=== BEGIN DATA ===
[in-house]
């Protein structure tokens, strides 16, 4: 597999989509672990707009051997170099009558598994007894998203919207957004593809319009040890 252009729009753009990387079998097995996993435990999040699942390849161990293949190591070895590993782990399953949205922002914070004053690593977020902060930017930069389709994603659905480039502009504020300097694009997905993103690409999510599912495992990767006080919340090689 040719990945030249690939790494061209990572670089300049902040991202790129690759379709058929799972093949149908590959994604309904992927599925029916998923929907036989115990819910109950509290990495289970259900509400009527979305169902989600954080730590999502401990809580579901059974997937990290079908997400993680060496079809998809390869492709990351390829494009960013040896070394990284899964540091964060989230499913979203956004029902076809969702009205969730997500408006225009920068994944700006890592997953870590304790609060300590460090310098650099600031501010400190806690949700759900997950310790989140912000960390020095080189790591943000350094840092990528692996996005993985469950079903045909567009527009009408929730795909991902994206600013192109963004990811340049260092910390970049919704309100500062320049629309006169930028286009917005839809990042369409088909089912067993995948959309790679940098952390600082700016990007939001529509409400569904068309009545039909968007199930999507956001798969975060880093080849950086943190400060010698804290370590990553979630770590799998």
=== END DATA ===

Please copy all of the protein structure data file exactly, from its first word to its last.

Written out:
[in-house]
């Protein structure tokens, strides 16, 4: 597999989509672990707009051997170099009558598994007894998203919207957004593809319009040890 252009729009753009990387079998097995996993435990999040699942390849161990293949190591070895590993782990399953949205922002914070004053690593977020902060930017930069389709994603659905480039502009504020300097694009997905993103690409999510599912495992990767006080919340090689 040719990945030249690939790494061209990572670089300049902040991202790129690759379709058929799972093949149908590959994604309904992927599925029916998923929907036989115990819910109950509290990495289970259900509400009527979305169902989600954080730590999502401990809580579901059974997937990290079908997400993680060496079809998809390869492709990351390829494009960013040896070394990284899964540091964060989230499913979203956004029902076809969702009205969730997500408006225009920068994944700006890592997953870590304790609060300590460090310098650099600031501010400190806690949700759900997950310790989140912000960390020095080189790591943000350094840092990528692996996005993985469950079903045909567009527009009408929730795909991902994206600013192109963004990811340049260092910390970049919704309100500062320049629309006169930028286009917005839809990042369409088909089912067993995948959309790679940098952390600082700016990007939001529509409400569904068309009545039909968007199930999507956001798969975060880093080849950086943190400060010698804290370590990553979630770590799998």